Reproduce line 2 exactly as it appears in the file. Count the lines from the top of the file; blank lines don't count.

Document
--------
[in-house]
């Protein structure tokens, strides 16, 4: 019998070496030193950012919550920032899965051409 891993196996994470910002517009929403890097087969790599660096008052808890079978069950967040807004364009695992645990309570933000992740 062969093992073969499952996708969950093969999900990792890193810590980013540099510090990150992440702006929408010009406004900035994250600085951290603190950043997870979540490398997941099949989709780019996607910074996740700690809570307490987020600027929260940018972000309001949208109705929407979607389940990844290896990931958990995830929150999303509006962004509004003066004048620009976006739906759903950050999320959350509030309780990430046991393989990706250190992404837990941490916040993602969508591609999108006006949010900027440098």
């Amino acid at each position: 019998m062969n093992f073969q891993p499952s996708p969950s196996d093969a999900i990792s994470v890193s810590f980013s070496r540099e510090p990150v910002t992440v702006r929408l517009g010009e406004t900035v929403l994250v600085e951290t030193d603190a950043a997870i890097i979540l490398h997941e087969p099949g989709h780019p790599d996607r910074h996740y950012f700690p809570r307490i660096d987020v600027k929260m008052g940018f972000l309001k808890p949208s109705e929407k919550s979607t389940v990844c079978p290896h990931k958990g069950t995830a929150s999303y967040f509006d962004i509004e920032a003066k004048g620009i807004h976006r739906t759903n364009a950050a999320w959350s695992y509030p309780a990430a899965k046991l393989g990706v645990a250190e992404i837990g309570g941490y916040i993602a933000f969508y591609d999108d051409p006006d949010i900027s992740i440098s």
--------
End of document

């Protein structure tokens, strides 16, 4: 019998070496030193950012919550920032899965051409 891993196996994470910002517009929403890097087969790599660096008052808890079978069950967040807004364009695992645990309570933000992740 062969093992073969499952996708969950093969999900990792890193810590980013540099510090990150992440702006929408010009406004900035994250600085951290603190950043997870979540490398997941099949989709780019996607910074996740700690809570307490987020600027929260940018972000309001949208109705929407979607389940990844290896990931958990995830929150999303509006962004509004003066004048620009976006739906759903950050999320959350509030309780990430046991393989990706250190992404837990941490916040993602969508591609999108006006949010900027440098």